In FIG. 1B the target-cathodes are spaced apart so that first target-cathode 151 can be set at first voltage, second target-cathode 152 can be set at a second voltage, and pallet 187 can have a bias voltage set at different bias voltages for each of the target-cathodes. Pallet 187 is biased at a first bias voltage using the voltage bias power supply 160 and then transported in front of first target-cathode 151, which is set to voltage V1. Before the bias voltage can be set to a different level, pallet 187 must be transported completely passed first target-cathodes 151. Once the pallet 187 is moved passed first target-cathodes 151, the new and different bias voltage is set and the pallet is moved passed the second target-cathode 152, which is set to voltage V2. The pallet 187 must be moved completely passed first target-cathode 151 before the bias voltage can be changed because all of the substrates on the pallet are at the same bias voltage. Although using pallets to process multiple substrates is very efficient, there are disadvantages such as maintaining all substrates at the same process condition. For example, all the discs on the same pallet are set to the same bias voltage, although it may be advantage to have different parts of a pallet set at different bias voltages. This conventional means of applying different voltages is disadvantages because the pallet must be moved completely out passed the first two sets of target-cathodes before the bias voltage on the pallet can be changed. This translates to bigger sputtering systems that are more expensive to build and maintain.

In many applications it is advantageous to deposit different materials onto substrates that are biased at different voltages. Adjusting the substrate bias voltage according to the material being deposited optimizes thin film deposition processes. Since deposition processes are often optimized by adjusting the substrate bias voltage depending on the material to be deposited and all of the substrates on a pallet must be biased to the same voltage level, the target-cathodes for depositing one material have to be separated from the target-cathodes for depositing another material by at least the length of the pallet used.

These disadvantages become significant problems when depositing films in a manufacturing environment where throughput, costs, and floor space are major considerations. These problems are particularly important in the manufacture of disc drives because of the complexity of the magnetic media and the requirement that it be made inexpensively. The restriction of having to place target-cathodes far apart when using pass-by sputter tools significantly impacts the practicality of making magnetic media with pass-by sputter tools because complex magnetic media structures, as described with reference to FIG. 1, contain multiple layers that are often processed with different substrate bias voltages. Similar limitations exist on the use of pass-by sputter tools, as well as similar tools, in all industries that require depositing multiple layers on many substrates.

Therefore what is needed is a system and method that allows for variable biasing of a pallet loaded with discs, so that sputtering cathodes requiring different pallet biasing, do not have to be separated by at least the length of the pallet.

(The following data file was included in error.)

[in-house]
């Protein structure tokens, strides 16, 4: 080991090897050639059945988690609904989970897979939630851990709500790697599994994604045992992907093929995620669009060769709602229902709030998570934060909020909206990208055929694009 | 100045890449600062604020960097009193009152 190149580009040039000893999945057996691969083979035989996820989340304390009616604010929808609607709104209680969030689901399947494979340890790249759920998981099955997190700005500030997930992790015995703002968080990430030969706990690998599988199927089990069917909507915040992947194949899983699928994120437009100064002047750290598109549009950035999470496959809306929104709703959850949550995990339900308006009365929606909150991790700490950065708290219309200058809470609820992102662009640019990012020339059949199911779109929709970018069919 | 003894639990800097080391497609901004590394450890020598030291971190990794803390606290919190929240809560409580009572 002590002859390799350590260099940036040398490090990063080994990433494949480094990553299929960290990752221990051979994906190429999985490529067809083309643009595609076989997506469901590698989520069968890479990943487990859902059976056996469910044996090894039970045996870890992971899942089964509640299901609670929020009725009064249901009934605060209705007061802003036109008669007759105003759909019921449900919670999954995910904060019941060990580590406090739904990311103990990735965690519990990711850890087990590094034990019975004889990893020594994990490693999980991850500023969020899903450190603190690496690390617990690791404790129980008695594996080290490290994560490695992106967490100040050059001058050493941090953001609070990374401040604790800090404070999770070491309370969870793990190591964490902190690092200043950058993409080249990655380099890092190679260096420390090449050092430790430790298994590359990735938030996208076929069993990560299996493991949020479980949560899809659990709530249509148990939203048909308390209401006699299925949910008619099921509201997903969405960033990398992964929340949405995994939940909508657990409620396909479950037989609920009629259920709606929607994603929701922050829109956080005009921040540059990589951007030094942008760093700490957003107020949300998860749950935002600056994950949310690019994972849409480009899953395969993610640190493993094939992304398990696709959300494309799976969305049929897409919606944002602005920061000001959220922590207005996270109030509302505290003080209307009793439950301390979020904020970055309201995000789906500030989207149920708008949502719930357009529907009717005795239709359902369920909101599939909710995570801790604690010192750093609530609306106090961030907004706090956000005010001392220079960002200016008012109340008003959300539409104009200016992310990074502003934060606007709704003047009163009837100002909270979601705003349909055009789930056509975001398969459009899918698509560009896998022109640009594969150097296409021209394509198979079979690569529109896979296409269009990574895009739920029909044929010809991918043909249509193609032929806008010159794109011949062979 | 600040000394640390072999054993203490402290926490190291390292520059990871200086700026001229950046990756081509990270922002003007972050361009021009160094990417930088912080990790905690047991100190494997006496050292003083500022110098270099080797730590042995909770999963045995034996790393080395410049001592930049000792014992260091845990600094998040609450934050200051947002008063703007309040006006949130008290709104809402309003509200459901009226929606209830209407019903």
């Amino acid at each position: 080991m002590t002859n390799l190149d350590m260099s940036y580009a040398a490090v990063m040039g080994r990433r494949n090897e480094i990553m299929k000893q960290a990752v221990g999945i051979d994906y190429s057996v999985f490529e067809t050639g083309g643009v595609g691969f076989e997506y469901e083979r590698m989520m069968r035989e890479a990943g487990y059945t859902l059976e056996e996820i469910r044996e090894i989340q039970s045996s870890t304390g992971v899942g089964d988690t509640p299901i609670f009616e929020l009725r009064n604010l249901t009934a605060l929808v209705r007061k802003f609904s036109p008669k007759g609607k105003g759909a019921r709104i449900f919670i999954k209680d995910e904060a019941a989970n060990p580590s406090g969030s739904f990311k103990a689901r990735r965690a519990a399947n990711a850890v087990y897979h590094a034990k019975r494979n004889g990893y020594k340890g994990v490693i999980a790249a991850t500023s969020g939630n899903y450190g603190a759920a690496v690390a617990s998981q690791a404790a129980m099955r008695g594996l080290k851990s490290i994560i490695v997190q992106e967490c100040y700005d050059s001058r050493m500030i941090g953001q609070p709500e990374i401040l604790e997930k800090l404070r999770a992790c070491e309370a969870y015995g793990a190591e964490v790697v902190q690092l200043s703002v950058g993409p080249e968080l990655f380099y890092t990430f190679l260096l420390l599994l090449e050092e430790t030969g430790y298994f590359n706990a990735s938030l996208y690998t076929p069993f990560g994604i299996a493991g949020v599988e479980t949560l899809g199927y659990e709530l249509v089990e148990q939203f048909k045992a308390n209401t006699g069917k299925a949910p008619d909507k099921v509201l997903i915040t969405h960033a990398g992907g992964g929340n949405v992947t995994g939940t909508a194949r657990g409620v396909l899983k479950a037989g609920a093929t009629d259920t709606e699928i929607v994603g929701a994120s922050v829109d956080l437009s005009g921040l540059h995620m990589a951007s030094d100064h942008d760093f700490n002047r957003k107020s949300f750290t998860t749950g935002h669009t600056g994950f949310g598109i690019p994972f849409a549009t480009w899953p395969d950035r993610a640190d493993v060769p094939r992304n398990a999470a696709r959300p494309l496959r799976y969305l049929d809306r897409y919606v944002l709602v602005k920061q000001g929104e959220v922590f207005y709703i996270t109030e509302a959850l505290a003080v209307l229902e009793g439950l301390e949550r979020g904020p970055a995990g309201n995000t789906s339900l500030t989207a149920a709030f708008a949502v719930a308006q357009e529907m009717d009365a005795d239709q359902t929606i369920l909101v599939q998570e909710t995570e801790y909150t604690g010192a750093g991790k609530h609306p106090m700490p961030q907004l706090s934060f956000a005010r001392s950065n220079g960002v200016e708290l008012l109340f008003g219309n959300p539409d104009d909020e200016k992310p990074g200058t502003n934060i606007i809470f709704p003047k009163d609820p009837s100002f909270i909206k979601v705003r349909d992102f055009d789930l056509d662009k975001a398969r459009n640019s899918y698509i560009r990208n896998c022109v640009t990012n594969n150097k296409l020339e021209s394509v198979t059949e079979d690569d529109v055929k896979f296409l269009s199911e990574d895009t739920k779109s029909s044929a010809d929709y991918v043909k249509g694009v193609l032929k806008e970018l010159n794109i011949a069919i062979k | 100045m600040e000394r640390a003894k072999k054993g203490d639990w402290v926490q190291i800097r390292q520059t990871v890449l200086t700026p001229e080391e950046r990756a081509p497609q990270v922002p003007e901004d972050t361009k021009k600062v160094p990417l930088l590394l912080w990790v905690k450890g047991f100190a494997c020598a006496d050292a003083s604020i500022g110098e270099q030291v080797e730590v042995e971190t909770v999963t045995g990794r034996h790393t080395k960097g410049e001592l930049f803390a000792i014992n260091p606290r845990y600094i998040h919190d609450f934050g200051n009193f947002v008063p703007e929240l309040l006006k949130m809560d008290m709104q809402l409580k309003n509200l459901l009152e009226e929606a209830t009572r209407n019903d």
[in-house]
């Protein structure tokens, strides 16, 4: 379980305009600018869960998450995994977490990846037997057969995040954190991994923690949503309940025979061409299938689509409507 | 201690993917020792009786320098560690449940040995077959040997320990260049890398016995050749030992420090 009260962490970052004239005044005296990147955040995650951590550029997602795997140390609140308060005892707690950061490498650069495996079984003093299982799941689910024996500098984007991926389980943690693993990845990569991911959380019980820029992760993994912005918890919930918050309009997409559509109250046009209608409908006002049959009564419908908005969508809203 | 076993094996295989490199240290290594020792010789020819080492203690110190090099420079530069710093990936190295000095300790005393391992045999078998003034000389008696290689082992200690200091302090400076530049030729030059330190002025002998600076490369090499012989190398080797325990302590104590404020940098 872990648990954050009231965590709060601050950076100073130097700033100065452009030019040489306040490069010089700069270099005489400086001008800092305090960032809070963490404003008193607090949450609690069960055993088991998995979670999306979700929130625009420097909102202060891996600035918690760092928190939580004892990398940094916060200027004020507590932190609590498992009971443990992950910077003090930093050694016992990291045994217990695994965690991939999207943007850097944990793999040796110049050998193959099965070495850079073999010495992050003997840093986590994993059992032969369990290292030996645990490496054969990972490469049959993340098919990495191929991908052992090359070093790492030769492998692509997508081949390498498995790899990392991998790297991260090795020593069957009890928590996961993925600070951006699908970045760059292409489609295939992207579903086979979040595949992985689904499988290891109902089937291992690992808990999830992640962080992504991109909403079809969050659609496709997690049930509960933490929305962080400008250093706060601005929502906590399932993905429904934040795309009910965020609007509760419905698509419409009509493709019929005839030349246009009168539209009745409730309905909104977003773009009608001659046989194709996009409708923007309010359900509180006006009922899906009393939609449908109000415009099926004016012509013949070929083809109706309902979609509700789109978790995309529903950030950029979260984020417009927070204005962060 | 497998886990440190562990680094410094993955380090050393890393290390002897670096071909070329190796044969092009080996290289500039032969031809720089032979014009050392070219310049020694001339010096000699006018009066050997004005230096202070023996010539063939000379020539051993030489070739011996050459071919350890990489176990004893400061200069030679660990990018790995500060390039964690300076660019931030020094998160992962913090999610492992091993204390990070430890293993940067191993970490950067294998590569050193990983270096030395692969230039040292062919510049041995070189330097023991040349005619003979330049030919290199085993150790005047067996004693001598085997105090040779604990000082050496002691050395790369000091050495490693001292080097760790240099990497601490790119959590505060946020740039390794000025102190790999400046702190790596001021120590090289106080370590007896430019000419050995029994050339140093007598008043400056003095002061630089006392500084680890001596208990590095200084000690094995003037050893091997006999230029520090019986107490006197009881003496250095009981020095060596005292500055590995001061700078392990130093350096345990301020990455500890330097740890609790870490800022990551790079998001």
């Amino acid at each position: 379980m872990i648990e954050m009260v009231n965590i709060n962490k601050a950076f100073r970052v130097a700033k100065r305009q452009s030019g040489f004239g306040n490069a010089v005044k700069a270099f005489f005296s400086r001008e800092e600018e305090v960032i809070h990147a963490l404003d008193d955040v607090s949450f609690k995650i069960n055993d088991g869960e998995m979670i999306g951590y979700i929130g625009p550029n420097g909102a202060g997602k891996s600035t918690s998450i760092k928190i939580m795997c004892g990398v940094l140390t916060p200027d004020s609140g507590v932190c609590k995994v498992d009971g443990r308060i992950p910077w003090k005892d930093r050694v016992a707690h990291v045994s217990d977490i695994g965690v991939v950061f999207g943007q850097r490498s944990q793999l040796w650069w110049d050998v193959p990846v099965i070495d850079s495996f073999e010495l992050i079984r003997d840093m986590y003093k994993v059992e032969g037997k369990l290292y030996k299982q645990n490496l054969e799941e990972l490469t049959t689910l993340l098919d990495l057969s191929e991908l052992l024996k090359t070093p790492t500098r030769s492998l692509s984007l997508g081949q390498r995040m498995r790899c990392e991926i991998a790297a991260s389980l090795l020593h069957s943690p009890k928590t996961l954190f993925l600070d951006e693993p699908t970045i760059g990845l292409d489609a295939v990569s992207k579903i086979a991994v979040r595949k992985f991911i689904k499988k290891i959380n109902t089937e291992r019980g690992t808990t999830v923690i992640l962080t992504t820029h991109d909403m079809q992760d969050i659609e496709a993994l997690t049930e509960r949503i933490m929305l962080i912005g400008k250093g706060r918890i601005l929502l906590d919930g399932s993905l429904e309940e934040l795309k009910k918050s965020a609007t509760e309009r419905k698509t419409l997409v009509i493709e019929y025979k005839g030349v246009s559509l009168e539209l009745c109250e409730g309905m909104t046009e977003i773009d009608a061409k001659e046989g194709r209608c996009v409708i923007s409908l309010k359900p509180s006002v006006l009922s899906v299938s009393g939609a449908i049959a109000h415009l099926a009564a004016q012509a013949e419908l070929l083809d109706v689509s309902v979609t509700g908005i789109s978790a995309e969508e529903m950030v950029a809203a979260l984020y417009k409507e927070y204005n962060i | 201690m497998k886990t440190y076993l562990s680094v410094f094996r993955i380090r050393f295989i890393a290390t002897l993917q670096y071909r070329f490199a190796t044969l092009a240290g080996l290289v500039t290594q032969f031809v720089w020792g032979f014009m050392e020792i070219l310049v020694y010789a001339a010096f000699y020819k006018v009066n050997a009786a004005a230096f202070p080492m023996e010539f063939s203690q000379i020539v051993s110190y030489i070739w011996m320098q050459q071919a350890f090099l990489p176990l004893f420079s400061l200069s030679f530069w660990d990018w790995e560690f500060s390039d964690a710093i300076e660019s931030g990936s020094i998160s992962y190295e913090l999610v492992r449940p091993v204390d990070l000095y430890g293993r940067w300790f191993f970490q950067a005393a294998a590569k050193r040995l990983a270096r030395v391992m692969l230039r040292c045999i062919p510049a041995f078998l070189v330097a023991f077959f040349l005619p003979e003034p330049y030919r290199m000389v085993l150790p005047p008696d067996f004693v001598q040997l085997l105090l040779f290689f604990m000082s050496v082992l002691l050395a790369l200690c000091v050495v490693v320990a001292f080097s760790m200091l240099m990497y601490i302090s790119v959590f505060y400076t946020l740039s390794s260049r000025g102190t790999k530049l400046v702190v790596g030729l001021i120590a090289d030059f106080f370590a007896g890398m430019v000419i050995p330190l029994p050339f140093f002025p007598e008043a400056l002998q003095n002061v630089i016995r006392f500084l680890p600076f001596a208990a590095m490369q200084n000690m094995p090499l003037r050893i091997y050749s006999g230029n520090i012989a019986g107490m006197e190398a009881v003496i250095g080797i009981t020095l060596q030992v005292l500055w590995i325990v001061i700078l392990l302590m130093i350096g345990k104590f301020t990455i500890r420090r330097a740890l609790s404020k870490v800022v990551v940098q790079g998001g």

SUMMARY OF THE INVENTION

The invention provides a system and method for variable voltage biasing of a pallet loaded with discs, so that sputtering target-cathodes requiring different pallet voltage biasing, do not have to be separated by at least the length of a pallet.

One embodiment of the invention includes a sputter system having a pallet moveable along a path of travel and capable of being biased at a plurality of different bias voltages, a plurality of target-cathodes that can be powered at different voltages disposed along the path of travel, and a controller configured to selectively vary both target-cathode voltage and the pallet bias voltage, while the pallet moves along the path of travel. The target-cathodes, which can be located along the path of travel and can be on both sides of the path of travel, are spaced apart by a distance less than the length of the pallet. The controller can include a timing circuit for synchronizing changes in the target-cathode voltages with changes in the pallet bias voltage.

The invention also includes a method of sputtering layers of materials onto substrates carried by a pallet that includes moving the pallet along a path of travel, applying a variable bias voltage to the pallet, applying a different voltages to different target-cathodes for sputtering different materials, and selectively varying the target-cathodes voltages and the pallet bias voltage while the pallet is moving and in front of the target-cathodes. This method also includes selectively varying each of the target-cathodes voltages and pallet bias voltages according to a predetermined sequence saved in a schedule.

A magnetic recording medium made by this sputter system and method is also disclosed. The magnetic recording medium made in accordance with the system and method disclosed includes a substrate for depositing layers thereon, a seed layer sputter deposited onto the substrate for defining the growth of subsequent layers, a magnetic layer sputter deposited onto the seed layer, and a protective overcoat sputter deposited onto the magnetic layer for protecting the magnetic layer. At least one of the sputter deposition processes used to make the magnetic recording medium is done by applying a variable bias voltage to the pallet, applying different voltages to the different target-cathodes for sputtering different materials, and selectively varying the target-cathodes voltages and the substrate bias voltage while the substrate is moving and in front of the different target-cathodes.